Big horns join to celebrate holidays
Wednesday, Nov. 13, 2013

Big horns join to celebrate holidays

  • Want to go? Tuba Christmas will be at 7 p.m. Dec. 14 at Charlotte Motor Speedway. Rehearsals will be that afternoon at the Cox Mill High School band room. To sign up to play, go to to reserve your spot and get the schedule for the day. Or call event coordinator Joseph Earp at 704-787-6420. For those who prefer to be a spectator, the Tuba Christmas concert will be 7 p.m. Dec. 14 at Charlotte Motor Speedway.

It’s that time of year again. Don’t you just feel it in the air? People are hanging up lights, shopping for gifts and baking cookies.

I know what you’re thinking: We haven’t even celebrated Thanksgiving yet! But those who absolutely love Christmas have been waiting all year for this and are already filled with anticipation of the festivities coming up.

For instance, registration for the third annual Tuba Christmas is already under way, and spots are filling up fast for musicians at this one-of-a-kind musical concert.

“Tuba Christmas is an annual event to bring local musicians, both young and old, together that play baritone, euphonium, sousaphone and tuba to play a bunch of Christmas tunes and have a great time,” explained Joseph Earp, Cox Mill High School’s director of bands.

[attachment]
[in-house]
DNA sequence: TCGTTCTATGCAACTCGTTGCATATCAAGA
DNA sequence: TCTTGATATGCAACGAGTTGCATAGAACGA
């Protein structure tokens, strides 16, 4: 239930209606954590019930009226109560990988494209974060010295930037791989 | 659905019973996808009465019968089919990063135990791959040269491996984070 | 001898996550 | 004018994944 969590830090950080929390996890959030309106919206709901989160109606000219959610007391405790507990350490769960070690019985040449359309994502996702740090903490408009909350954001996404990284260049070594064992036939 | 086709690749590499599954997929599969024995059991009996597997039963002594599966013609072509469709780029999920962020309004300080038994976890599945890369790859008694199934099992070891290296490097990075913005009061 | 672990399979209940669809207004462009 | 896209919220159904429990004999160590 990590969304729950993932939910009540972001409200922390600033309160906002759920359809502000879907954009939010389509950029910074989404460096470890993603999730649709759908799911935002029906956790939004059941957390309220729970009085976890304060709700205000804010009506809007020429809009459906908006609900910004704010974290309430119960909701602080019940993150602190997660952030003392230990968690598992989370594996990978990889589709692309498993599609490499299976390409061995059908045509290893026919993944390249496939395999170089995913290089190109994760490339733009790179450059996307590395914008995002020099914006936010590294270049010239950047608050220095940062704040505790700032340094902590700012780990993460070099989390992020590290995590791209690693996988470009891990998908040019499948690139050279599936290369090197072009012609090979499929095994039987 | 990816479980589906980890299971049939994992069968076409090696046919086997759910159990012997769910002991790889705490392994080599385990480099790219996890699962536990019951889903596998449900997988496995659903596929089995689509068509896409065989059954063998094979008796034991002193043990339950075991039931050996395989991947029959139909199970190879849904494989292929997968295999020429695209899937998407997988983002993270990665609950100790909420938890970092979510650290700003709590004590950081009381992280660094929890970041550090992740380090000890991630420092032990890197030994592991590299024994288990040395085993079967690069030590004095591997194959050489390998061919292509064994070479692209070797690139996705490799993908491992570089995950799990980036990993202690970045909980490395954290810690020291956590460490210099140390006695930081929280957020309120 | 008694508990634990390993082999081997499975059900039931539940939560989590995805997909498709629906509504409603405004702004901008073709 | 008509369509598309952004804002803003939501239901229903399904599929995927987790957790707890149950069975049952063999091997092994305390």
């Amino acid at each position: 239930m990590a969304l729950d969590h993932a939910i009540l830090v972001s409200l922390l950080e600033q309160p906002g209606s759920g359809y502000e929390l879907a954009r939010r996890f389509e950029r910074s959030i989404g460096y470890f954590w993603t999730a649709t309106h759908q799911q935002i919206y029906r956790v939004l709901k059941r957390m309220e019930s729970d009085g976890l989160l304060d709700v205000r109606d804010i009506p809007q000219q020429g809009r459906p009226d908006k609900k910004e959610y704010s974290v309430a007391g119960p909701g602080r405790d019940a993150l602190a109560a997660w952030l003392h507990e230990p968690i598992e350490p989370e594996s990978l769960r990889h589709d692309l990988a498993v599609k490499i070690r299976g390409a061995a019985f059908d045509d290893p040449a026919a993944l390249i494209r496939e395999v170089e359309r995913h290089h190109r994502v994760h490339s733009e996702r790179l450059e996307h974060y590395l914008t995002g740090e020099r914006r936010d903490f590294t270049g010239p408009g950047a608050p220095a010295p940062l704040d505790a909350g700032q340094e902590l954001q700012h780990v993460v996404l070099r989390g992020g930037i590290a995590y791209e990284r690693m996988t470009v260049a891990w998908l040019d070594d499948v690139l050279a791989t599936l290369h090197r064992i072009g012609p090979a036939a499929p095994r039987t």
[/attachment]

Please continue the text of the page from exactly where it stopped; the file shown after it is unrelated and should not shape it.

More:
When Cox Mill High School first opened in 2009, Earp was hired to cultivate a strong and successful band program. Within just a few short years the Spirit of Cox Mill Symphonic Band has earned many superior ratings and awards.

“Some of the major accomplishments of the Cox Mill program include the symphonic band’s first Grade 6 superior and appearance during the third year of the school’s opening,” Earp said, “and the marching band earning its first grand champion in the second year of the program”

Earp keeps this band ensemble very busy. Just last week the “Spirit of Cox Mill” band performed at the N.C. Music Educators Conference.

“It was based on our audition and acceptance back in the spring of this year,” Earp said.

“This wasn’t a competition; it was a way to showcase our band and school. Only three high school bands are selected each year to perform at this conference.”

Research has found that learning music helps kids excel in other subjects more. It has also learned that band programs allow students to achieve and grow, hone their skills and learn to work as a team. Those skills will help these young people no matter what field they choose to go into.

“Our band students are taught the value of self-discipline, respect, honor and pride with the understanding to cultivate lifelong learners and appreciation of music in our school, community and state,” Earp said.

Asked how many performers he is expecting for Tuba Christmas, Earp said, “Hopefully over 100.”

Both students and adults are invited to sign up if they can play a baritone horn, euphonium, sousaphone or tuba, he said.

“It is an opportunity to bring together multiple schools and adults in the community to make a very large band of brass.”

Linda Doherty is a freelance writer. Have a story idea for Linda? Email her at

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